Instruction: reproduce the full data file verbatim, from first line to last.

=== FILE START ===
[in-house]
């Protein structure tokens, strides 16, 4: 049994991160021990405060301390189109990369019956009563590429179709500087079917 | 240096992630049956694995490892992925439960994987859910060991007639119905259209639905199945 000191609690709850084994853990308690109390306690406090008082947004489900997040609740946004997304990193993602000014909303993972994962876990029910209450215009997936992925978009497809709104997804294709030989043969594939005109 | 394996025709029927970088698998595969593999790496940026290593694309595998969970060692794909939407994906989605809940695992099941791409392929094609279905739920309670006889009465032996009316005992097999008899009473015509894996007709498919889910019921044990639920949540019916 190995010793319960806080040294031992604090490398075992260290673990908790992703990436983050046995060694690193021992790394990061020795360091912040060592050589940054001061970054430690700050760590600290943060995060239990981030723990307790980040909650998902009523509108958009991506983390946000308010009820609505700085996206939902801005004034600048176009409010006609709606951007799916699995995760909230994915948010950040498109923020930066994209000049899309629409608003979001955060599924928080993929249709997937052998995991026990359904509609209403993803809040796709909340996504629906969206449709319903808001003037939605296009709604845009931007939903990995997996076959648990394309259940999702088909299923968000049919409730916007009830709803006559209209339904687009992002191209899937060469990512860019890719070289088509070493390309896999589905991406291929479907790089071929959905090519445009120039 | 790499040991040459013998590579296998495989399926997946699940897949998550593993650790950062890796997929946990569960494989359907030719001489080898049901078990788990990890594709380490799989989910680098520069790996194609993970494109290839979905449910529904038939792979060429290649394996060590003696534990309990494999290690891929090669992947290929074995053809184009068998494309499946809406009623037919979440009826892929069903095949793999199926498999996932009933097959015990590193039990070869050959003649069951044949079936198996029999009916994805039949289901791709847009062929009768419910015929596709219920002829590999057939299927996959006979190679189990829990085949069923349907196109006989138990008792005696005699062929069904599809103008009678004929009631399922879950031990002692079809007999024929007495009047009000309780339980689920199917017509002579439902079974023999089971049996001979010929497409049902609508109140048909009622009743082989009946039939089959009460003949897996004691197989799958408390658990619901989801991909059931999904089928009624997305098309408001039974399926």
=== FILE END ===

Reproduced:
[in-house]
């Protein structure tokens, strides 16, 4: 049994991160021990405060301390189109990369019956009563590429179709500087079917 | 240096992630049956694995490892992925439960994987859910060991007639119905259209639905199945 000191609690709850084994853990308690109390306690406090008082947004489900997040609740946004997304990193993602000014909303993972994962876990029910209450215009997936992925978009497809709104997804294709030989043969594939005109 | 394996025709029927970088698998595969593999790496940026290593694309595998969970060692794909939407994906989605809940695992099941791409392929094609279905739920309670006889009465032996009316005992097999008899009473015509894996007709498919889910019921044990639920949540019916 190995010793319960806080040294031992604090490398075992260290673990908790992703990436983050046995060694690193021992790394990061020795360091912040060592050589940054001061970054430690700050760590600290943060995060239990981030723990307790980040909650998902009523509108958009991506983390946000308010009820609505700085996206939902801005004034600048176009409010006609709606951007799916699995995760909230994915948010950040498109923020930066994209000049899309629409608003979001955060599924928080993929249709997937052998995991026990359904509609209403993803809040796709909340996504629906969206449709319903808001003037939605296009709604845009931007939903990995997996076959648990394309259940999702088909299923968000049919409730916007009830709803006559209209339904687009992002191209899937060469990512860019890719070289088509070493390309896999589905991406291929479907790089071929959905090519445009120039 | 790499040991040459013998590579296998495989399926997946699940897949998550593993650790950062890796997929946990569960494989359907030719001489080898049901078990788990990890594709380490799989989910680098520069790996194609993970494109290839979905449910529904038939792979060429290649394996060590003696534990309990494999290690891929090669992947290929074995053809184009068998494309499946809406009623037919979440009826892929069903095949793999199926498999996932009933097959015990590193039990070869050959003649069951044949079936198996029999009916994805039949289901791709847009062929009768419910015929596709219920002829590999057939299927996959006979190679189990829990085949069923349907196109006989138990008792005696005699062929069904599809103008009678004929009631399922879950031990002692079809007999024929007495009047009000309780339980689920199917017509002579439902079974023999089971049996001979010929497409049902609508109140048909009622009743082989009946039939089959009460003949897996004691197989799958408390658990619901989801991909059931999904089928009624997305098309408001039974399926």